The server market has been declining sharply for the past five quarters, and everyone is looking for a little good news since spending on iron is a bellwether of sorts for the IT industry as a whole. Echoing comments from rival Gartner earlier this week, the box counters at IDC want you to know that the glass is stabilizing somewhere around four-fifths full.
IDC's prognosticators said that in the third quarter, sales were down 17.3 per cent compared to the same period in 2008, which was no great shakes you will recall, hitting a low of $10.3bn. But this is the first time that the market has grown sequentially since the final quarter of the year, and even though shipments were down 17.9 per cent too, this is vastly better than the second quarter of this year, when both revenues and shipments were down more than 30 per cent.
"The worldwide server market exceeded expectations in the third quarter with improving x86 server demand leading the way, which was driven in part by the infrastructure refresh momentum that is building in many geographies," explained Matt Eastwood, group vice president of enterprise platforms at IDC in a statement accompanying the server stats.
"In fact, x86 server revenues experienced their largest sequential quarterly revenue increase in nearly five years...IDC believes that platform migration is once again gaining steam in the market and the post-recession server deployment patterns will establish the technology agenda in the datacenter for the next business cycle. For server vendors, after five quarters of market contraction, the next few quarters will be critical to determining the technology platform winners and losers in the years ahead."
If this quarter is setting the agenda, then makers of Unix and proprietary midrange kit in the midrange and high-end price bands had better brace themselves for a severe thrashing.
Gartner gives out freebie data that shows how RISC and Itanium boxes running Unix and x64 boxes running anything do. IDC talks publicly about how different price bands of servers are doing and how different OSes are doing as they are attached to servers that go out the factory door each quarter.
By IDC's count, so-called volume servers (which cost under $25,000, which generally are based on Xeon or Opteron processors, and which usually run Windows or Linux) had a 14.7 per cent revenue decline in Q3, while high-end boxes (which sell for $250,000 or more) had a tougher 19.3 per cent drop and midrange boxes stomached a 23.4 per cent revenue hit. (Midrange machines cost between $25,000 and $250,000 in the IDC lingo).
Why did the volume servers do so well? In short, IDC thinks that customers are buying beefier two-socket boxes instead of midrange gear. This takes shipments away from the midrange segment and shifts shipments and a somewhat elevated average selling price to the volume segment. (Gartner's data bears this out too, as we pointed out).
When very powerful midrange machines are available early next year using new Xeon and Opteron processors, there will be a similar downshifting from pricey enterprise-class boxes to souped up midrange gear, rest assured.
Taking a look at server revenues by operating system type, IDC reckons that Windows-based servers had a 12.8 per cent decline, to $4.5bn. Windows now represents a 43 per cent share of the server pie. Linux server sales fell by a similar 12.6 per cent, to $1.5bn, in Q3, which is about what you would expect since Windows and Linux are locked on the same biorhythms right now and have been for the past several years. If you don't consider Linux a flavor of Unix - and there are arguments on both side of that issue - then Unix server revenues in Q3 were down 23.4 per cent to $2.8bn.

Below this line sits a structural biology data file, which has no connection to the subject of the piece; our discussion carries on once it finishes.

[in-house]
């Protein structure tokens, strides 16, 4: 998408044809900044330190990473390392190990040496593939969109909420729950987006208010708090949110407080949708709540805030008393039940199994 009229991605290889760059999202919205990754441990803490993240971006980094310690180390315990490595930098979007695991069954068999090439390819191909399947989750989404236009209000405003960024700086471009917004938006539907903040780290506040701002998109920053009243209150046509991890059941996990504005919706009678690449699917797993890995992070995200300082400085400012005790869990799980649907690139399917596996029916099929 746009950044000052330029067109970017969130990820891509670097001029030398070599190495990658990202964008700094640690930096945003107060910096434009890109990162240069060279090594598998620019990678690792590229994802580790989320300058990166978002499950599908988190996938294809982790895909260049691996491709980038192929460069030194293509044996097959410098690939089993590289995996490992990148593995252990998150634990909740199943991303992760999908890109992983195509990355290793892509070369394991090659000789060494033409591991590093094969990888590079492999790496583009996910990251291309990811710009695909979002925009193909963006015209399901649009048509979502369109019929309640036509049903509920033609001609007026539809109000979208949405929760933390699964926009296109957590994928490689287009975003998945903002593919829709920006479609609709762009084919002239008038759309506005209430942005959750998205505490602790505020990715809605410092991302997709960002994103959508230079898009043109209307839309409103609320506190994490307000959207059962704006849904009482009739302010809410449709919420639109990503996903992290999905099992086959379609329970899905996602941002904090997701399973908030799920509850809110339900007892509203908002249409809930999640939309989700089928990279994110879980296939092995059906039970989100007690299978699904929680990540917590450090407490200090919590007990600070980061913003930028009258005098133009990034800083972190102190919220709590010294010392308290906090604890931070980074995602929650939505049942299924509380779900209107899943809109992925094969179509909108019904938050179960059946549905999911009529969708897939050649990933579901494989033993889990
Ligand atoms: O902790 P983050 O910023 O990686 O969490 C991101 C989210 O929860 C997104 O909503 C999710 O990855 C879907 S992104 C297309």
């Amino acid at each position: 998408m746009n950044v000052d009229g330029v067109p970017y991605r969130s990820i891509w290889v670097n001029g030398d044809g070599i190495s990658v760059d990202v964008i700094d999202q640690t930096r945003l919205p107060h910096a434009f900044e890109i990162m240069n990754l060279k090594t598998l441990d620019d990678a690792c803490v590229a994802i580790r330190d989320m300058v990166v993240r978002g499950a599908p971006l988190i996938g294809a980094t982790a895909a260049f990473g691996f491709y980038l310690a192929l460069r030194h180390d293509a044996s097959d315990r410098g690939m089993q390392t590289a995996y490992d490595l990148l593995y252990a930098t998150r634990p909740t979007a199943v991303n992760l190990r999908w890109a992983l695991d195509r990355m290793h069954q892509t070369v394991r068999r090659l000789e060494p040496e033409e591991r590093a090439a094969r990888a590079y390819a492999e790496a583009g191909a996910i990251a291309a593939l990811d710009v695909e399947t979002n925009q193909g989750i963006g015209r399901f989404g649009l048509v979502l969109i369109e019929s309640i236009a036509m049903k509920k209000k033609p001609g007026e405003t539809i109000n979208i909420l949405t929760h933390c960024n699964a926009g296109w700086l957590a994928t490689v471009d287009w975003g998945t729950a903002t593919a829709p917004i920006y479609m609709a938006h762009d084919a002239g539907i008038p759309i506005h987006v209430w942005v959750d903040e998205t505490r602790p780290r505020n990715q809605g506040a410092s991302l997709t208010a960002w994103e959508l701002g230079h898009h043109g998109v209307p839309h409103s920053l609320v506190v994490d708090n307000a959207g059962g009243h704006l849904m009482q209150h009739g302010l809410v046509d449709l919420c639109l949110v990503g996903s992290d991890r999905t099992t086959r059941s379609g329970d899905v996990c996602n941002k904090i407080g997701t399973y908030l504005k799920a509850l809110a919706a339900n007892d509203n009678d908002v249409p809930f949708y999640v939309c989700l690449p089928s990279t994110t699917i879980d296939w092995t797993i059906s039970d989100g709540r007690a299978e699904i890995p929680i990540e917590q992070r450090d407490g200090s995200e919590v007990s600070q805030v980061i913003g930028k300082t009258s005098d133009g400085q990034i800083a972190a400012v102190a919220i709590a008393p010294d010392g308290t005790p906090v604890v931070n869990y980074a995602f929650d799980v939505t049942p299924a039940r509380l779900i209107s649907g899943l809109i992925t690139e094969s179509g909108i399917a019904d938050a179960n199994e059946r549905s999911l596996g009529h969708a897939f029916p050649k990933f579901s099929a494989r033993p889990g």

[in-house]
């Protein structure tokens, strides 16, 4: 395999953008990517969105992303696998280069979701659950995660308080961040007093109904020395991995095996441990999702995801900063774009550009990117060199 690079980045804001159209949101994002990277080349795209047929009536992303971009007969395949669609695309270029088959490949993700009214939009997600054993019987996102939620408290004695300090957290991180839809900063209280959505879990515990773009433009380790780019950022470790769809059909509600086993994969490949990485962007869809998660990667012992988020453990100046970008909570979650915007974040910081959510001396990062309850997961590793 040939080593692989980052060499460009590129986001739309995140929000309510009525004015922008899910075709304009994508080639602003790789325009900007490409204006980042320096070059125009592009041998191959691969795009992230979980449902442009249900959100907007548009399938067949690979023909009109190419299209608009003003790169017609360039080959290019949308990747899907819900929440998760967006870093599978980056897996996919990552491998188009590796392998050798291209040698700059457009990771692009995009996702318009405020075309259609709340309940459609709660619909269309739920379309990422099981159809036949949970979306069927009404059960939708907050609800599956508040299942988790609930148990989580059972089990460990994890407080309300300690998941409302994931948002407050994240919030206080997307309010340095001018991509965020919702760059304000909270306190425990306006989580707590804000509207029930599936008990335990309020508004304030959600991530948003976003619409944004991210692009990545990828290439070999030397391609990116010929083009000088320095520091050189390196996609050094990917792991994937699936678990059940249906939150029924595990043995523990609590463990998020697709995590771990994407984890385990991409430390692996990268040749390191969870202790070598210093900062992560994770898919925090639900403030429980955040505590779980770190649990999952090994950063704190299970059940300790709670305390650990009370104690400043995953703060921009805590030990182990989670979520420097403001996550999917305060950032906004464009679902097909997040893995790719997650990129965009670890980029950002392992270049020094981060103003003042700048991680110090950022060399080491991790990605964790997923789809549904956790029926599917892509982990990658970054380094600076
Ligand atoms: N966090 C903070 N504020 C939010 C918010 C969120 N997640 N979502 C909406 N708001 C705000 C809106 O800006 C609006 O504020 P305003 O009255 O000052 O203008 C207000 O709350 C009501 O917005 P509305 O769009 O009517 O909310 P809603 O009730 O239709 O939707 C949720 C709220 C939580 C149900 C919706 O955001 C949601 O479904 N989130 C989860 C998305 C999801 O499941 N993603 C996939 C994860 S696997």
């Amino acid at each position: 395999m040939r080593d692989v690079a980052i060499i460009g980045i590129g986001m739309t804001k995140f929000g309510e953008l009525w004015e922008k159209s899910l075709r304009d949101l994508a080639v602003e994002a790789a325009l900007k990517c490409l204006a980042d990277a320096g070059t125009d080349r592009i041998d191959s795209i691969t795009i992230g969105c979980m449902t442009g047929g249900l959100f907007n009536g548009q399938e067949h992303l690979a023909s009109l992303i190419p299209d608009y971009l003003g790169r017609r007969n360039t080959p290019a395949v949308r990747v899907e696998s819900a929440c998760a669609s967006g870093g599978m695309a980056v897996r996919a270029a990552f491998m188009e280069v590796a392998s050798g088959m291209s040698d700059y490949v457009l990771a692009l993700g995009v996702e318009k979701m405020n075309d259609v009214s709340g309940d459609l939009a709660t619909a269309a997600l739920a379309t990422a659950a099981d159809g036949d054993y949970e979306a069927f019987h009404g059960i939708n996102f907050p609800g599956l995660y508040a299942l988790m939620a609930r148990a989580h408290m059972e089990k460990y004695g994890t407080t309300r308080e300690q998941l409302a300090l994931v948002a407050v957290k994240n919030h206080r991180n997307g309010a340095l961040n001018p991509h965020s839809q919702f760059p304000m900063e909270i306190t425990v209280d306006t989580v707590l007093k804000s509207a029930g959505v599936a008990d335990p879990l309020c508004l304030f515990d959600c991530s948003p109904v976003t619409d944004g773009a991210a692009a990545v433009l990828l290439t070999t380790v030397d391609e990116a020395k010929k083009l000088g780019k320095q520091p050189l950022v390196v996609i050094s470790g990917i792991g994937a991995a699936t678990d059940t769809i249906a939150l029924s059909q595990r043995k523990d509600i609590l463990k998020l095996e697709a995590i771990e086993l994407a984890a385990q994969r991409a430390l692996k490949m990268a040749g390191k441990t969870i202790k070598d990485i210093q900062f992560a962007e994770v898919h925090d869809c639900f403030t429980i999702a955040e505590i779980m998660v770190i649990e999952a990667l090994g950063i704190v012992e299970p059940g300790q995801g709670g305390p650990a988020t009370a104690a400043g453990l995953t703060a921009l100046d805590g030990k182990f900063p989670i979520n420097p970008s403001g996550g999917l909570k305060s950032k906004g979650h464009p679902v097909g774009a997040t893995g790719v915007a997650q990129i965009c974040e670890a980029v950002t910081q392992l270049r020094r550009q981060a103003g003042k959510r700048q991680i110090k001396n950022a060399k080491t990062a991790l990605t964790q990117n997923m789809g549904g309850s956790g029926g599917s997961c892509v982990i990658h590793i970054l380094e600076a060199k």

While Unix initially gained some market share ground at the beginning of the economic downturn as large Windows and Linux projects were shot dead, with Unix projects having enough inertia to close, the ongoing pressure to cut costs is now putting pressure on IT shops to defer plans to buy new iron or do upgrades. IDC believes that IBM had 39.5 per cent share of Unix sales in Q3, which has to be a continual embarrassment to both Sun Microsystems and Hewlett-Packard, which have 23.4 per cent and 29.2 per cent Unix stakes, respectively.
IDC reckons that x64-based server sales declined only 12.3 per cent, to $6.1bn, but perhaps more importantly, sales for x64 gear were up 18.7 per cent compared to the truly awful second quarter. However, x64 server shipments were down 17 per cent in the quarter, to 1.6 million units.
Interestingly, the blade server market had an honest-to-goodness, year-on-year rebound according to IDC, which says blade server sales (across all architectures and operating systems) increased by 1.2 per cent in the third quarter, to $1.4bn. That growth came on the back of a 14 per cent shipment decline, so blade customers are definitely wielding heavier configurations than a year ago.
IDC reckons that HP still has dominant blade market share, with 50.7 per cent of the total, but IBM gained 6 points of share in Q3 to get its 27.2 per cent share. Dell had third place in the blade race, with 8.9 per cent of the kitty.
Add it all up, and IBM is still the revenue market leader in the server racket according to IDC, with $3.32bn in sales in Q3, down 12.9 per cent. HP is in a statistical dead heat (which IDC is just saying to not get HP miffed), with $3.22bn in revenues across all of its server brands in the third quarter, a decline of 16.8 per cent compared to a year ago.
Dell ranked third with $1.41bn in sales (down 6.8 per cent), Sun was fourth with a humbling $778m in sales (down 35 per cent), and Fujitsu coming in fifth with $594m in sales (down 8.2 per cent). All other vendors combined had $1.1bn in sales, down 29.4 per cent. Some of those others are having a tough time, and it is reasonable to wonder how many of them will make it if the economy doesn't radically improve. ®